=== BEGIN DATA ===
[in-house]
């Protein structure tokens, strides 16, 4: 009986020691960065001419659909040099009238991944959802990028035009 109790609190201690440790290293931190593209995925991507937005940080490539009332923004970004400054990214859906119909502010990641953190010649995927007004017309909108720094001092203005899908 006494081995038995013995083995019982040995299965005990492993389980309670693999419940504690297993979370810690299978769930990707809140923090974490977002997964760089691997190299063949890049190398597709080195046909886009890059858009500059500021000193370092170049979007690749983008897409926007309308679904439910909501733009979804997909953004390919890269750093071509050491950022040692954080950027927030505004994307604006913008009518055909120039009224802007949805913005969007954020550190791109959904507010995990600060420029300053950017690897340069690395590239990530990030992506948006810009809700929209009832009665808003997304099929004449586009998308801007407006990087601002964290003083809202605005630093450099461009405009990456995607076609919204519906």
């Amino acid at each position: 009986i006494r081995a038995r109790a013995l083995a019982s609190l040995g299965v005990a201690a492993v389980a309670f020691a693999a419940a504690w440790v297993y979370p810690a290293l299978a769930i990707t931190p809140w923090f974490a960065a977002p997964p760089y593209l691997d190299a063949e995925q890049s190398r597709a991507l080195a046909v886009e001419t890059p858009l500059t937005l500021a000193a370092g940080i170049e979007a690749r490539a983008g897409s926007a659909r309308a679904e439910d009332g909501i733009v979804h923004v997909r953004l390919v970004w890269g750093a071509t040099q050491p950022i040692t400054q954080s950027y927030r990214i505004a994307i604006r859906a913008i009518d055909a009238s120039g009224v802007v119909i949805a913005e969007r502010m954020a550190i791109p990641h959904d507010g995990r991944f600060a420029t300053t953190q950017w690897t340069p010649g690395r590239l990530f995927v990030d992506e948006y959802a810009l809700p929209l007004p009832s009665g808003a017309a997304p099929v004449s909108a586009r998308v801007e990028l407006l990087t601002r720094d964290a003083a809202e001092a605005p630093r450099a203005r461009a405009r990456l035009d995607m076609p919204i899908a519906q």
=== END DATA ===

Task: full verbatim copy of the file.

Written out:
[in-house]
């Protein structure tokens, strides 16, 4: 009986020691960065001419659909040099009238991944959802990028035009 109790609190201690440790290293931190593209995925991507937005940080490539009332923004970004400054990214859906119909502010990641953190010649995927007004017309909108720094001092203005899908 006494081995038995013995083995019982040995299965005990492993389980309670693999419940504690297993979370810690299978769930990707809140923090974490977002997964760089691997190299063949890049190398597709080195046909886009890059858009500059500021000193370092170049979007690749983008897409926007309308679904439910909501733009979804997909953004390919890269750093071509050491950022040692954080950027927030505004994307604006913008009518055909120039009224802007949805913005969007954020550190791109959904507010995990600060420029300053950017690897340069690395590239990530990030992506948006810009809700929209009832009665808003997304099929004449586009998308801007407006990087601002964290003083809202605005630093450099461009405009990456995607076609919204519906």
């Amino acid at each position: 009986i006494r081995a038995r109790a013995l083995a019982s609190l040995g299965v005990a201690a492993v389980a309670f020691a693999a419940a504690w440790v297993y979370p810690a290293l299978a769930i990707t931190p809140w923090f974490a960065a977002p997964p760089y593209l691997d190299a063949e995925q890049s190398r597709a991507l080195a046909v886009e001419t890059p858009l500059t937005l500021a000193a370092g940080i170049e979007a690749r490539a983008g897409s926007a659909r309308a679904e439910d009332g909501i733009v979804h923004v997909r953004l390919v970004w890269g750093a071509t040099q050491p950022i040692t400054q954080s950027y927030r990214i505004a994307i604006r859906a913008i009518d055909a009238s120039g009224v802007v119909i949805a913005e969007r502010m954020a550190i791109p990641h959904d507010g995990r991944f600060a420029t300053t953190q950017w690897t340069p010649g690395r590239l990530f995927v990030d992506e948006y959802a810009l809700p929209l007004p009832s009665g808003a017309a997304p099929v004449s909108a586009r998308v801007e990028l407006l990087t601002r720094d964290a003083a809202e001092a605005p630093r450099a203005r461009a405009r990456l035009d995607m076609p919204i899908a519906q």